Ovarian mucinous cystadenocarcinoma
Citation, DOI and article data
Retrospective studies have suggested that many mucinous carcinomas initially diagnosed as primary to the ovary have in fact metastasized from another site 4.
- a development of mucinous cystadenocarcinoma has been very rarely associated with malignant transformation of a mature cystic teratoma 1
In general, the cell type (e.g. serous, mucinous) often cannot be determined on the basis of appearance at MR imaging, CT, or ultrasound 6. Biopsy or excision is necessary.
Mucinous tumors are typically multilocular, with numerous smooth, thin-walled cysts. Mucoid material is found within the cysts, sometimes accompanied by hemorrhagic or cellular debris. The imaging appearances are variable depending on the proportion of mucinous content. A proportionately greater solid/nodular, non-fatty, non-fibrous tissue is often considered the most powerful predictor of malignancy 6. Thick septa and solid nodules usually exhibit enhancement. Mucinous ovarian carcinoma is less likely to be bilateral than serous carcinoma, with bilateral lesions occurring in 5-10% of the stage I cases. They often present as large masses spanning >6 cm.
- appearance is similar to an ovarian mucinous cystadenoma, but with mural thickening, solid components, or aggressive features
CT may demonstrate high attenuation in some loculi due to the high protein content of the mucoid material
- the signal intensity of mucin on T1-weighted images varies depending on the degree of mucin concentration
- on T1-weighted images, loculi with watery mucin have a lower signal intensity than loculi with thicker mucin
- on T2-weighted images, the corresponding signal intensities are flipped, so that loculi with watery mucin have a high signal intensity and loculi with thicker mucin appear slightly hypointense
The staging is the same as general ovarian cancer staging.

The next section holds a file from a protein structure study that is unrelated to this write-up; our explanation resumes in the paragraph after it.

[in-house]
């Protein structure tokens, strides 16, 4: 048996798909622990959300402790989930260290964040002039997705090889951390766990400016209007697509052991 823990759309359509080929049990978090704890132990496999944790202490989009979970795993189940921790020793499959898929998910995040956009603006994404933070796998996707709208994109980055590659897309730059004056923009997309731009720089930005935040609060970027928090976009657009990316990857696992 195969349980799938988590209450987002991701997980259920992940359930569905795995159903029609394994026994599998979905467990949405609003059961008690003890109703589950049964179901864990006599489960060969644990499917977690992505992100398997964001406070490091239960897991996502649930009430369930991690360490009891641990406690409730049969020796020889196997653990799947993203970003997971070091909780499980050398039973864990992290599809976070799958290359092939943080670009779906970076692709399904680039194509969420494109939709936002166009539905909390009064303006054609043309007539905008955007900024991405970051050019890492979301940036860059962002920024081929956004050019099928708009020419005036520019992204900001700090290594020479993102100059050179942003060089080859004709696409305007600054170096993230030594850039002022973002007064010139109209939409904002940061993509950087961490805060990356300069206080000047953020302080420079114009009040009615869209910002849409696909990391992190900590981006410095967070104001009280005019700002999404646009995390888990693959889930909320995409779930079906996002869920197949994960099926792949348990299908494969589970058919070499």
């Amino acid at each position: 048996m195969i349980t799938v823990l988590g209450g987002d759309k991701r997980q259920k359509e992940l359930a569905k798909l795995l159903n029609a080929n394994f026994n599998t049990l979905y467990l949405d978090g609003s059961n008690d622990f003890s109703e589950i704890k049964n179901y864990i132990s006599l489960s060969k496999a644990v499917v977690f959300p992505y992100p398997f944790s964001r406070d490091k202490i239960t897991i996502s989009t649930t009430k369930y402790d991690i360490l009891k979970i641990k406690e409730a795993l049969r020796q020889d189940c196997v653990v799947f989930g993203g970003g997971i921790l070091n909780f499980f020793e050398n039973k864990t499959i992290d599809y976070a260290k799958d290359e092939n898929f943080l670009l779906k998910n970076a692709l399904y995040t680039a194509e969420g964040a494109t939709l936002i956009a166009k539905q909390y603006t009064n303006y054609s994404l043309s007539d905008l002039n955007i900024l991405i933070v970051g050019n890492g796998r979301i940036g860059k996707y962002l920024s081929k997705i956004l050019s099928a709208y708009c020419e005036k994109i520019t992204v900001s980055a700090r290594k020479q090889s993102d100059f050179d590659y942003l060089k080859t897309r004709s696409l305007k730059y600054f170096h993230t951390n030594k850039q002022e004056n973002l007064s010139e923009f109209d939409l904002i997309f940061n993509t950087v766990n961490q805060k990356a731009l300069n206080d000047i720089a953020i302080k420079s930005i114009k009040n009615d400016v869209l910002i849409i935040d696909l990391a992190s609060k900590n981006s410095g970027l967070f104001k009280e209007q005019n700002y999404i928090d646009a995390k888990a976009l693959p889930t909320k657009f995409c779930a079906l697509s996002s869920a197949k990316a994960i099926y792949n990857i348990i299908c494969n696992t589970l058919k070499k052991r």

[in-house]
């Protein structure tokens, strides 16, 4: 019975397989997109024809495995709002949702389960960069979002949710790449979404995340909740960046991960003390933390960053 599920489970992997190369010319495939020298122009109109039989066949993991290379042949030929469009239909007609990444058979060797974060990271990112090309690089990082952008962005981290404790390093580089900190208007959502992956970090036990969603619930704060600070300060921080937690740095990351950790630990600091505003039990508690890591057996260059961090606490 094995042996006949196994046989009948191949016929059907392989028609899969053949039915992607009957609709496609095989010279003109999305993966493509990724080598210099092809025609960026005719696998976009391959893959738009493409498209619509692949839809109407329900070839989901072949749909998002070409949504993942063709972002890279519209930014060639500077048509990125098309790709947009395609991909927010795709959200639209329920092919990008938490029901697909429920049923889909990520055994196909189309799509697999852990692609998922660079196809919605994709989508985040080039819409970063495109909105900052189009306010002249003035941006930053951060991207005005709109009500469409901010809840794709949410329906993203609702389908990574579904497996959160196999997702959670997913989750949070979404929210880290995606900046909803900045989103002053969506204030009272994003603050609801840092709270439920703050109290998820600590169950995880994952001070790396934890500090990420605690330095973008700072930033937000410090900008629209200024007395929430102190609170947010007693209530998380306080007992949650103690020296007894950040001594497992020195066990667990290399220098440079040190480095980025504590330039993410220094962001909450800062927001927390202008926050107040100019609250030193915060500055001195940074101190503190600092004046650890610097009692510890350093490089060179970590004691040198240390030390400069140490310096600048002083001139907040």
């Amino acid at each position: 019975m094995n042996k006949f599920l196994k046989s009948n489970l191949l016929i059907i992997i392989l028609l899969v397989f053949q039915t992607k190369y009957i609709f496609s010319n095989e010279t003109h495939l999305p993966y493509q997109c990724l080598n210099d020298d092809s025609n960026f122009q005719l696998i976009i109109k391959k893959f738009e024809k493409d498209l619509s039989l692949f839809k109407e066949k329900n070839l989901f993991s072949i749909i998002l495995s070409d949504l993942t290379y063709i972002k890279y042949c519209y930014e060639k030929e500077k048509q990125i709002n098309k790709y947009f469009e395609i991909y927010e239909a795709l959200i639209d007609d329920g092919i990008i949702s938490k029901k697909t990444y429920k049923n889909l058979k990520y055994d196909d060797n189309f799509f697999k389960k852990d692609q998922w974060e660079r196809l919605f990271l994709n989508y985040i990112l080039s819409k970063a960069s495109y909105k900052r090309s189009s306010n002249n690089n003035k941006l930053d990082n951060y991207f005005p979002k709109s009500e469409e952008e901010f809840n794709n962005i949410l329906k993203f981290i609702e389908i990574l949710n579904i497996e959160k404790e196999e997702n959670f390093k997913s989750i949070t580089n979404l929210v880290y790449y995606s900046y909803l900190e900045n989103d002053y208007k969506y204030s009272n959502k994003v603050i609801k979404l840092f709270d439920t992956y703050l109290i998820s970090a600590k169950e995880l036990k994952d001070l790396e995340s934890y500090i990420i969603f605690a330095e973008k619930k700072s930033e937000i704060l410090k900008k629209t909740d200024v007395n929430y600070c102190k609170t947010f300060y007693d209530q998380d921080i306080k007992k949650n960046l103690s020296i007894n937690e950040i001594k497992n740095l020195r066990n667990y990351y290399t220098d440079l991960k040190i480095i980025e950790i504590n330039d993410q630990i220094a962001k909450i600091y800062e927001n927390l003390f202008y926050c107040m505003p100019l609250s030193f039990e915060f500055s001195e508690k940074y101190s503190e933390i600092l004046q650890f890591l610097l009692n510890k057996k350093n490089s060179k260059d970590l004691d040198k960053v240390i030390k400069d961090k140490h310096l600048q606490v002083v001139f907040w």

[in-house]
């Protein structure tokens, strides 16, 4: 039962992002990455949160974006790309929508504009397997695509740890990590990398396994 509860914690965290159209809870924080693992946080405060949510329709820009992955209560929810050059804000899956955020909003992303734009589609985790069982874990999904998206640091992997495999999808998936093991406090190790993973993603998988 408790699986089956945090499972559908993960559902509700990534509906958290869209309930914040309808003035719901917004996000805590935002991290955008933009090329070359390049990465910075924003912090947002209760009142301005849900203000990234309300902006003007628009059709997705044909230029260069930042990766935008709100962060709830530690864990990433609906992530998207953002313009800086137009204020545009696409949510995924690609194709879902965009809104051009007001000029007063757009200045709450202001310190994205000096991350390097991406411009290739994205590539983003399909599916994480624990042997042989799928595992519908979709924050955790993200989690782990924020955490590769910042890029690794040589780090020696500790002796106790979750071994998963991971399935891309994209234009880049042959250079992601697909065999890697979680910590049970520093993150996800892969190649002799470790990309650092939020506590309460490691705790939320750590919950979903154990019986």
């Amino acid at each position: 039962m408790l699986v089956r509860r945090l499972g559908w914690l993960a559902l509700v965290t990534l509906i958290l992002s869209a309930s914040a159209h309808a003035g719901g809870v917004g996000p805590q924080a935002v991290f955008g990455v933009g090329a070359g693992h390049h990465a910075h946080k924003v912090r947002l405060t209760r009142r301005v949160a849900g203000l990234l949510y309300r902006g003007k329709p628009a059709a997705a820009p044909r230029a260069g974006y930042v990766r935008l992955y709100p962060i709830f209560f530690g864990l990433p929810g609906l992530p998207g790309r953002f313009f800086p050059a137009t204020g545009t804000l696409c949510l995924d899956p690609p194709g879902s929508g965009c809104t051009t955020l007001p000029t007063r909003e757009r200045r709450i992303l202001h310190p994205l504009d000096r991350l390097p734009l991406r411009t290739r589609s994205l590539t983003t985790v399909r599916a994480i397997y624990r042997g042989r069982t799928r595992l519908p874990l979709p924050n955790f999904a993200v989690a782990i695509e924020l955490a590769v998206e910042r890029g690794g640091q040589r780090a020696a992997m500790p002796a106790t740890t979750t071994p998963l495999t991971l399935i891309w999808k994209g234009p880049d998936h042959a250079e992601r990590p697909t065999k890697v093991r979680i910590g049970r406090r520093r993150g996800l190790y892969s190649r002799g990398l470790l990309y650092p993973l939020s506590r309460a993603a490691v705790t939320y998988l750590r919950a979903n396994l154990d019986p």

Treatment and prognosis
Often presenting as large masses at stage I disease, the most conventional means of treatment are tumor-debulking operations and neoadjuvant chemotherapy. The latter may be performed pre- or post-operatively. The estimated median survival when presenting at an advanced stage is significantly shorter (14 months) compared to ovarian serous cystadenocarcinoma (42 months) 4.
- 1. Park JH, Whang SO, Song ES et-al. An ovarian mucinous cystadenocarcinoma arising from mature cystic teratoma with para-aortic lymph node metastasis: a case report. J Gynecol Oncol. 2008;19 (4): 275-8. doi:10.3802/jgo.2008.19.4.275 - Free text at pubmed - Pubmed citation
- 2. Ulker V, Gedikbasi A, Numanoglu C et-al. Mucinous adenocarcinoma arising in ovarian mature cystic teratoma in pregnancy. Arch. Gynecol. Obstet. 2009;280 (2): 287-91. doi:10.1007/s00404-008-0878-y - Pubmed citation
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- 4. Zaino RJ, Brady MF, Lele SM et-al. Advanced stage mucinous adenocarcinoma of the ovary is both rare and highly lethal: a Gynecologic Oncology Group study. Cancer. 2011;117 (3): 554-62. doi:10.1002/cncr.25460 - Free text at pubmed - Pubmed citation
- 5. Sholi A, Martino MA, Martino MM et-al. Mucinous adenocarcinoma of the ovary. Semin. Oncol. 2010;37 (4): 314-20. doi:10.1053/j.seminoncol.2010.06.013 - Pubmed citation
- 6. Jeong YY, Outwater EK, Kang HK. Imaging evaluation of ovarian masses. Radiographics. 20 (5): 1445-70. Radiographics (full text) - Pubmed citation